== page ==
more choices in selecting doctors.
104
Questions
To understand the healthcare system and managed
care, we must reflect on our own experiences.
When you become ill or concerned about your
health, are you able to make an appointment
without waiting too long? Do you have healthcare
insurance? Do you have a physician who you trust?
Does your insurance cost too much? Must you
schedule an appointment with your primary care
physician before seeing a specialist? How
expensive are your co-payments? If you lose your
job, will you be able to continue your insurance
policy?
105
Given the fact that over 40 million Americans are
uninsured, what changes do you suggest? Would you
impose more taxes on the wealthiest Americans and
utilize those revenues for healthcare? Would you
alter the federal budget so that funds are taken
from one program and given to healthcare?
In America, we have a right to assemble, bear
arms, vote, private property, and the pursuit of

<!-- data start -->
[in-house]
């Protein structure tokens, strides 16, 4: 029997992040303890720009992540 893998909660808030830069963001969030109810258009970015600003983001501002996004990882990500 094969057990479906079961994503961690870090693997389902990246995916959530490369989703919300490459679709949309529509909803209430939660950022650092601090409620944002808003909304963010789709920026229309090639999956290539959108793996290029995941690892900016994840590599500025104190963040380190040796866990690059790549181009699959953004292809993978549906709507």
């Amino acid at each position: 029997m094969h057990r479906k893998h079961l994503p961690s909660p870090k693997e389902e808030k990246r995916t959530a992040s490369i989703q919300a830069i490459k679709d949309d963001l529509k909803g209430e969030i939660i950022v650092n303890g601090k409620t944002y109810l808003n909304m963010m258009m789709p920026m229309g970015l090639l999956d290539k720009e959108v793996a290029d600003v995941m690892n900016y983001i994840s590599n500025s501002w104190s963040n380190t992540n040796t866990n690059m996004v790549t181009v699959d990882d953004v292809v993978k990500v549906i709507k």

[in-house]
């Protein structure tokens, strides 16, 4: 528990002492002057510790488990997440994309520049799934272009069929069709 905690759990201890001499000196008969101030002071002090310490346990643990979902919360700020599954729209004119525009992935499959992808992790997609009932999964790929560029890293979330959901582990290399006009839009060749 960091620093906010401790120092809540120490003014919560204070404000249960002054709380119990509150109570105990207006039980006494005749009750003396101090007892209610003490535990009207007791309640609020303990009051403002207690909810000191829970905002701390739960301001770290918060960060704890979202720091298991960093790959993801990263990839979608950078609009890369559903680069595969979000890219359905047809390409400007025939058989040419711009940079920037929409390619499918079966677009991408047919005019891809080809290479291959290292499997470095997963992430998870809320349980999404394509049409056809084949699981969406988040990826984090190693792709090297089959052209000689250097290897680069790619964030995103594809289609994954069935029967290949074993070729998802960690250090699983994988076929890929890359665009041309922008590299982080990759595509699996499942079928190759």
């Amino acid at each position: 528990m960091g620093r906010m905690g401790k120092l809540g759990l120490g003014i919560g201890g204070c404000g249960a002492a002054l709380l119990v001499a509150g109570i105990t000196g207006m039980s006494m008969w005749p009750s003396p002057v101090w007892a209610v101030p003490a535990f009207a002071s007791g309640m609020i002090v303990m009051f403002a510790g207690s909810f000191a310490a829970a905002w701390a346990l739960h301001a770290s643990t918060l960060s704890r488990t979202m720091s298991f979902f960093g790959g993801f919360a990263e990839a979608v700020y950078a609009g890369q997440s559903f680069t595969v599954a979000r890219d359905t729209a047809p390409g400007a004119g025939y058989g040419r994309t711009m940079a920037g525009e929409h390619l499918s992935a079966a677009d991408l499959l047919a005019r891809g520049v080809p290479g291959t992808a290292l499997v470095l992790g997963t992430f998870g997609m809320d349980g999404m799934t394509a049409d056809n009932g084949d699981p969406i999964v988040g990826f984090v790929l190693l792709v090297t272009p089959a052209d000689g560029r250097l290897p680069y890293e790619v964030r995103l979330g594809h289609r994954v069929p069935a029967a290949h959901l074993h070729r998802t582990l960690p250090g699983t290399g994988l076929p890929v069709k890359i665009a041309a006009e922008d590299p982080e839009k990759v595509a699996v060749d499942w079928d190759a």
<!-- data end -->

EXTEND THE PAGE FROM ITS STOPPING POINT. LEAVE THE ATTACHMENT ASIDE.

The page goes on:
happiness. However, we do not have a right to a
house or a good standard of living. Do you think
Americans have a right (are entitled) to
healthcare? Do children have a right to
healthcare?
106
Organ Transplantation
Routine Retrieval Xenotransplantation Selling
Organs
107
About 6,000 Americans die each year while waiting
for an organ transplant. Since many people die
without consenting to organ donation, the organ
transplant community has suggested alternatives
to address the organ shortage problem. Proposals
include routine retrieval, xenotransplantation,
selling organs, re-defining death, and developing
stem cell therapies. Since we discuss the
definition of death and stem cell research in
other sections, here we will limit our discussion
to routine retrieval, xenotransplantation, and
selling organs.
108
Routine Retrieval
In America, we have a policy of explicit consent.
This means that unless a person agrees to be an
organ donor or the persons family consents to
donation, organ retrieval will not take place. It
has been argued that organs should be retrieved
as needed, no matter the persons or familys
view of donation. After all, corneas and
pituitary glands are routinely retrieved without
peoples consent. Why not implement routine
retrieval for hearts, livers, kidneys, and
pancreases?
109
Xenotransplantation
Xenotransplantation involves the transplantation
of tissues and organs from a member of one
species into a member of another species. It is
cross-species transplantation. The use of pig
heart valves has been the most successful use of
animals for transplants. As far as I know, no